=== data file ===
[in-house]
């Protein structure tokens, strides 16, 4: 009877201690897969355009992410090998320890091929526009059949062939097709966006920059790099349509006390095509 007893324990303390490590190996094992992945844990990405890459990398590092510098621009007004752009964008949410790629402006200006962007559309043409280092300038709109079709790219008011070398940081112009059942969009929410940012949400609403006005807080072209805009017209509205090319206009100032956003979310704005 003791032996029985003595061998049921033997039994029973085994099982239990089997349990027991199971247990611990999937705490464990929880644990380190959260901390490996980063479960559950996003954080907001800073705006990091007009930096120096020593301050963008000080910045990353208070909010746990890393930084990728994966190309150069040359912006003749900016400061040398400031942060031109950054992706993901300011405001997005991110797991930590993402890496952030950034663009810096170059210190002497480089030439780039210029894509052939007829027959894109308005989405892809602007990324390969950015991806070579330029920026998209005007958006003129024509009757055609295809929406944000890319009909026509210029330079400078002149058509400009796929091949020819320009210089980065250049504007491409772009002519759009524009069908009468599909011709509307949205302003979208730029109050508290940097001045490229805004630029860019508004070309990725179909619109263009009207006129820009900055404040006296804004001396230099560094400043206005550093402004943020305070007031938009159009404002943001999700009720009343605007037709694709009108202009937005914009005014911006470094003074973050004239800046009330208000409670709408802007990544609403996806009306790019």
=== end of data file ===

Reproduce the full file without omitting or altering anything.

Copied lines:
[in-house]
């Protein structure tokens, strides 16, 4: 009877201690897969355009992410090998320890091929526009059949062939097709966006920059790099349509006390095509 007893324990303390490590190996094992992945844990990405890459990398590092510098621009007004752009964008949410790629402006200006962007559309043409280092300038709109079709790219008011070398940081112009059942969009929410940012949400609403006005807080072209805009017209509205090319206009100032956003979310704005 003791032996029985003595061998049921033997039994029973085994099982239990089997349990027991199971247990611990999937705490464990929880644990380190959260901390490996980063479960559950996003954080907001800073705006990091007009930096120096020593301050963008000080910045990353208070909010746990890393930084990728994966190309150069040359912006003749900016400061040398400031942060031109950054992706993901300011405001997005991110797991930590993402890496952030950034663009810096170059210190002497480089030439780039210029894509052939007829027959894109308005989405892809602007990324390969950015991806070579330029920026998209005007958006003129024509009757055609295809929406944000890319009909026509210029330079400078002149058509400009796929091949020819320009210089980065250049504007491409772009002519759009524009069908009468599909011709509307949205302003979208730029109050508290940097001045490229805004630029860019508004070309990725179909619109263009009207006129820009900055404040006296804004001396230099560094400043206005550093402004943020305070007031938009159009404002943001999700009720009343605007037709694709009108202009937005914009005014911006470094003074973050004239800046009330208000409670709408802007990544609403996806009306790019």